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The development of weapons that can travel at hypersonic speeds is becoming a high priority to the US Air Force. A key technology needed for the continued development of these propulsion systems is the ability to cool the combustor by flowing fuel through channels machined in the walls. Currently, the cooling capacity of kerosene-based fuels is relatively low even with endothermic cracking reactions, and this limits the Mach number that can be achieved. Moreover, increasing the fuel cooling capacity by raising the fuel flow is not practical because the additional fuel would over-fuel the combustor or have to be dumped overboard. Likewise, allowing the fuel to reach higher temperatures is not feasible because coke formation could lead to heat exchanger failure. Therefore, there is a strong need to develop new endothermic fuels and custom heat exchanger/reactors that can deliver substantially higher heat sink capacities.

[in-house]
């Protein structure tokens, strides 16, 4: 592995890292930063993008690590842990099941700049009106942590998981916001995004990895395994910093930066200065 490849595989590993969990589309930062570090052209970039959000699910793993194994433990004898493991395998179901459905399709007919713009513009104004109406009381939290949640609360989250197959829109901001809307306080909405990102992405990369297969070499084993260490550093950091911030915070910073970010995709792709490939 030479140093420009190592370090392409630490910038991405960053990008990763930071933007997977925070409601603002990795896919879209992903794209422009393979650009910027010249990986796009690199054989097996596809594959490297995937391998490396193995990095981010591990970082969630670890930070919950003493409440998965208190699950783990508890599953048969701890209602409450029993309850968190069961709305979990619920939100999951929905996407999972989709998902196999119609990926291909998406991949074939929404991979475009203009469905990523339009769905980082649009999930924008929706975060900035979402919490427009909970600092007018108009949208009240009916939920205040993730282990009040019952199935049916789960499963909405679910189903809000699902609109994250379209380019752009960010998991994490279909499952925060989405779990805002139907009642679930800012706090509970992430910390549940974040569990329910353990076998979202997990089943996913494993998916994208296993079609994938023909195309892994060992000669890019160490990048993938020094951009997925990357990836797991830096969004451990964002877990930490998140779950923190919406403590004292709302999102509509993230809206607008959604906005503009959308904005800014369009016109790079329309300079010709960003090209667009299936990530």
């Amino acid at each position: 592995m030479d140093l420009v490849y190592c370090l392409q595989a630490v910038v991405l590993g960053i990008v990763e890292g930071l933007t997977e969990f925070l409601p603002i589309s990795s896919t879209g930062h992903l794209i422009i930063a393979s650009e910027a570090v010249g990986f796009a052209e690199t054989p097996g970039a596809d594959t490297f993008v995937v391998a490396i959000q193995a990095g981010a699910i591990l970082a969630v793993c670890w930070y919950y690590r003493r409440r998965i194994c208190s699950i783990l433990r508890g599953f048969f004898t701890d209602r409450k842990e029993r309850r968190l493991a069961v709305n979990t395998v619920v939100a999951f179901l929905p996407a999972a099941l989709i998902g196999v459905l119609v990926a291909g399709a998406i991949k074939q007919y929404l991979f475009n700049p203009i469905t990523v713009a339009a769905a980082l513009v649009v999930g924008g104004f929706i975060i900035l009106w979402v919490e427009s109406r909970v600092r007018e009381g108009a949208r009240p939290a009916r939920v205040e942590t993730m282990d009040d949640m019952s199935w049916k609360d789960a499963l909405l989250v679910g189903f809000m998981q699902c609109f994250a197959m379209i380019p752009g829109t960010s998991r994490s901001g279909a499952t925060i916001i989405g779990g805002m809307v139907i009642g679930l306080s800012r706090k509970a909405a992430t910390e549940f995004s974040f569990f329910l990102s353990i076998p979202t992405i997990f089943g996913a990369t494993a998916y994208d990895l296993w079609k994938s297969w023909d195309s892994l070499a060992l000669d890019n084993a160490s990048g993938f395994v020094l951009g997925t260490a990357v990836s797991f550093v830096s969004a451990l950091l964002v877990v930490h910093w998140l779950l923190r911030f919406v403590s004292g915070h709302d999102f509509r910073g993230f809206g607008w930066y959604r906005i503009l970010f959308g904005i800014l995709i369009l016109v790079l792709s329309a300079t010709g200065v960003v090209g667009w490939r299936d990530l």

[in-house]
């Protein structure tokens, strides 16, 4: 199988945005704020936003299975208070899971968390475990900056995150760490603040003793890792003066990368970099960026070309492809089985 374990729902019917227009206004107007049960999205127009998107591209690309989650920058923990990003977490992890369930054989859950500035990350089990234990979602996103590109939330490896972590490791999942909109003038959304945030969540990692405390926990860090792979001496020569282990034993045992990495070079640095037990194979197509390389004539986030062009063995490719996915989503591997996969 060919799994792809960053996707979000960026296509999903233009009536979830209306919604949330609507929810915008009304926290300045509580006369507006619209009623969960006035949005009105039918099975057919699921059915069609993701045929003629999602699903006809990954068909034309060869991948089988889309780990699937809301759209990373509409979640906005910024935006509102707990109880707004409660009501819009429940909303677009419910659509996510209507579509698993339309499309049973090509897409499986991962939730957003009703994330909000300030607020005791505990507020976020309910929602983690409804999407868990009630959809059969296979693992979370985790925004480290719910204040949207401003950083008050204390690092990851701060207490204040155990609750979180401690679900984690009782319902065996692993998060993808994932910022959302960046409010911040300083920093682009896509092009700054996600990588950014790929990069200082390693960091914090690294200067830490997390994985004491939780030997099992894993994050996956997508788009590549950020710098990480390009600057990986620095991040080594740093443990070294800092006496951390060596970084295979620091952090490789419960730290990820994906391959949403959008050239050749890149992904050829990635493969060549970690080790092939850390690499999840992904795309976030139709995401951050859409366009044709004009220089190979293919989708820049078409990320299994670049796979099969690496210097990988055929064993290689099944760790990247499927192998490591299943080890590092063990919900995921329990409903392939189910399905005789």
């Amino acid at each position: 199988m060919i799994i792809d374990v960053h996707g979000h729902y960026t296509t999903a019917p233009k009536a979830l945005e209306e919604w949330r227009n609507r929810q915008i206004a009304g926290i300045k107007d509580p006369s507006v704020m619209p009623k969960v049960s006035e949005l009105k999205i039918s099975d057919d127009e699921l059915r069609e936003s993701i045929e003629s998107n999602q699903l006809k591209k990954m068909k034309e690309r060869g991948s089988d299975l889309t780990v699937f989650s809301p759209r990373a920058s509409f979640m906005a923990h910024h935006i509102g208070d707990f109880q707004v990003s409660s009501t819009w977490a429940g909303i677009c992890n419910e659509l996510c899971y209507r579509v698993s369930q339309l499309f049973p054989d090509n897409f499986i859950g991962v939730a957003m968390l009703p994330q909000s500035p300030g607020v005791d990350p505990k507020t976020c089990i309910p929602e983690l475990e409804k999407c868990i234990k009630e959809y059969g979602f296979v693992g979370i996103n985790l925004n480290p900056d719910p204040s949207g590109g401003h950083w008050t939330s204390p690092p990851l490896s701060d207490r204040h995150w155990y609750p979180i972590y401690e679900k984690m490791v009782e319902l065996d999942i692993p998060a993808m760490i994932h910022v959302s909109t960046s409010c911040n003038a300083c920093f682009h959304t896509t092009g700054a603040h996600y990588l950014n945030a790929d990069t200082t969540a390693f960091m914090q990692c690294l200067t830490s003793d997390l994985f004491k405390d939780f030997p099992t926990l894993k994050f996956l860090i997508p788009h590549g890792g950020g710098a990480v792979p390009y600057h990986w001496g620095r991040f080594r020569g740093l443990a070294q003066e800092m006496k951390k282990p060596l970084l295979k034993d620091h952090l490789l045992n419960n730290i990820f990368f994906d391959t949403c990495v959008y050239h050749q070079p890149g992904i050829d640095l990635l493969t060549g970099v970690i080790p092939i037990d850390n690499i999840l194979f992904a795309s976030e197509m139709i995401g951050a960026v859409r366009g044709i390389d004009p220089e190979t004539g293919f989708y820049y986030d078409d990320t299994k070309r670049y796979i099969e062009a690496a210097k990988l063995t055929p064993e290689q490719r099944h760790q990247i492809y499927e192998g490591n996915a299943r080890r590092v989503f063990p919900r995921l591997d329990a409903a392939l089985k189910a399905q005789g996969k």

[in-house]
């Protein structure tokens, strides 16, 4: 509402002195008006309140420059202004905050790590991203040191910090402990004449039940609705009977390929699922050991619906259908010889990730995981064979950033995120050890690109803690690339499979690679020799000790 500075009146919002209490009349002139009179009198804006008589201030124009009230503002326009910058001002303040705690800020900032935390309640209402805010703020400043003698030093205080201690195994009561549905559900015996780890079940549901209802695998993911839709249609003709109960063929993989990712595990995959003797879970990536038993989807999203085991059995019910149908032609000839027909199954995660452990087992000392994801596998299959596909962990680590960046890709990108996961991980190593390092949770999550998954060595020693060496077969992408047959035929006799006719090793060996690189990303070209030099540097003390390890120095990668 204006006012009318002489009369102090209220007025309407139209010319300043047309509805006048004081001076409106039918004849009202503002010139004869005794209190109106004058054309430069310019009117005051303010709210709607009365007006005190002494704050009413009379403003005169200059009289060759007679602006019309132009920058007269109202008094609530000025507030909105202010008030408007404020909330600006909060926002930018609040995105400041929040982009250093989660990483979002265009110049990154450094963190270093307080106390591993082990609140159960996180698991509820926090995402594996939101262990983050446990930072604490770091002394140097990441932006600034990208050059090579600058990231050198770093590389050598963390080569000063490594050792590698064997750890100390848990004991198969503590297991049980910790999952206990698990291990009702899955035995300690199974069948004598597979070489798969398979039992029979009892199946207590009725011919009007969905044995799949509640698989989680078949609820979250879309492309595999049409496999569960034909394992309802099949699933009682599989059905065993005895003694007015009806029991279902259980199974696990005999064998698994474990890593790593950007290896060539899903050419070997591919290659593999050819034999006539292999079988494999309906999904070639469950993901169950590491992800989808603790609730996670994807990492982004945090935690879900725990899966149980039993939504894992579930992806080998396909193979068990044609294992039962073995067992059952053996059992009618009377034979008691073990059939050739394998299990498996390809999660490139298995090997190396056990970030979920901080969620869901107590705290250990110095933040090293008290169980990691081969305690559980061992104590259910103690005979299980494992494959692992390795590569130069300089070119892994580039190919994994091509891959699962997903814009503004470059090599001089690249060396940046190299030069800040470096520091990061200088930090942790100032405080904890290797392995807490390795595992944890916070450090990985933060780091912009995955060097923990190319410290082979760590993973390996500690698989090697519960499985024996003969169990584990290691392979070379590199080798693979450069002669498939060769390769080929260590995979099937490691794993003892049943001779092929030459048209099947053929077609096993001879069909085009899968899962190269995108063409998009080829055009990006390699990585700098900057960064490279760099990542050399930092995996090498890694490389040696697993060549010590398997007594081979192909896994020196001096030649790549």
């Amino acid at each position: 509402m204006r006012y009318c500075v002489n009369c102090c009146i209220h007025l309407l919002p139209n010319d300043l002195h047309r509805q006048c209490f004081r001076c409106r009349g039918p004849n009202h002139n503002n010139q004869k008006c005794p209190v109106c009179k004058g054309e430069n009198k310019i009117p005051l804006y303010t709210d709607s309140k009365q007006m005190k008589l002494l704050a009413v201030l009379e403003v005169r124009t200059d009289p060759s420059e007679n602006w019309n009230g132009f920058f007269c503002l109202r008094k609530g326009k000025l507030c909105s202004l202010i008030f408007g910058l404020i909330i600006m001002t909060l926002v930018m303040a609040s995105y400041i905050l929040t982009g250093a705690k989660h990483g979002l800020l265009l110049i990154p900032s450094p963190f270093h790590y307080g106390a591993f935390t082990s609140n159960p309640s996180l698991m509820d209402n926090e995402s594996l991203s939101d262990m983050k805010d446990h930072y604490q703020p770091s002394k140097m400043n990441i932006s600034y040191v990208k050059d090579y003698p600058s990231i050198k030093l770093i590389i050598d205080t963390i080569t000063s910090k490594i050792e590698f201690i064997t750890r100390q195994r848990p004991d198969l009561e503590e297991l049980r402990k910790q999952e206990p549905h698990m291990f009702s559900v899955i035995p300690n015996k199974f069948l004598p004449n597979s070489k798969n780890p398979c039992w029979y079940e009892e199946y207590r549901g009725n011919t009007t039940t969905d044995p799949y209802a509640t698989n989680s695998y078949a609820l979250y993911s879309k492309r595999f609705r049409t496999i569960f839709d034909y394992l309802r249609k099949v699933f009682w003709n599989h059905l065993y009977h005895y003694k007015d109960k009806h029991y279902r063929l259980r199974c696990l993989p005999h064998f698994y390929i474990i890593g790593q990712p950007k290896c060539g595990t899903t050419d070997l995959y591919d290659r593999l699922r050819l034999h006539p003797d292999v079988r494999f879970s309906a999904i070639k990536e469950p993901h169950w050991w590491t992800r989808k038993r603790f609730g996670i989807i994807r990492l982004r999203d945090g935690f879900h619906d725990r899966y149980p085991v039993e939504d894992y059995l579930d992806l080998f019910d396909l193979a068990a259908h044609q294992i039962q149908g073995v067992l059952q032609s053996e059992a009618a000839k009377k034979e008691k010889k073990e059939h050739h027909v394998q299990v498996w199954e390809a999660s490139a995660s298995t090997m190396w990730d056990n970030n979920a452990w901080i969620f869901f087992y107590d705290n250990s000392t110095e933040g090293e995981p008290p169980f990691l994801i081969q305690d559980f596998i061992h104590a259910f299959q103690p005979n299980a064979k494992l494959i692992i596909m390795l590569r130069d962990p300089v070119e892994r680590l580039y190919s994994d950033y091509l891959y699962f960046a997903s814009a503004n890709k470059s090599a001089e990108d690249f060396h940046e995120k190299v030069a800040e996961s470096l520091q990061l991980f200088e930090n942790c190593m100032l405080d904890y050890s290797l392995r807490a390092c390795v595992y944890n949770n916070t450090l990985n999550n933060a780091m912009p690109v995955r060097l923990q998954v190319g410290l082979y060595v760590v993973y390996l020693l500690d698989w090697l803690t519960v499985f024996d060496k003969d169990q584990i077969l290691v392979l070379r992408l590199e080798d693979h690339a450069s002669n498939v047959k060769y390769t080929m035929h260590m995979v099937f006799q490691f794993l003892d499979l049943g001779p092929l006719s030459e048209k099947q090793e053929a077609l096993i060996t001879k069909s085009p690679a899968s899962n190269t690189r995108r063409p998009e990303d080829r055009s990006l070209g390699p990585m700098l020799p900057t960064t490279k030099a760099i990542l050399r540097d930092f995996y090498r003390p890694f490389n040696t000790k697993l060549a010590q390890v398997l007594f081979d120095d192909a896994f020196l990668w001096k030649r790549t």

Under a very successful Phase I project with the US Air Force, Reaction Systems has identified a fuel and catalyst combination that can undergo a chemical reaction that produces much higher endotherms than currently available with kerosene-based fuels.

Reaction Systems has just been notified of a Phase II award to continue development of the fuel/catalyst system and design a custom heat exchanger/reactor for use in a hypersonic engine.

Reaction Systems has a novel solution to the heat transfer issue that may open the door to practical hypersonic aircraft propulsion.

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Category: Science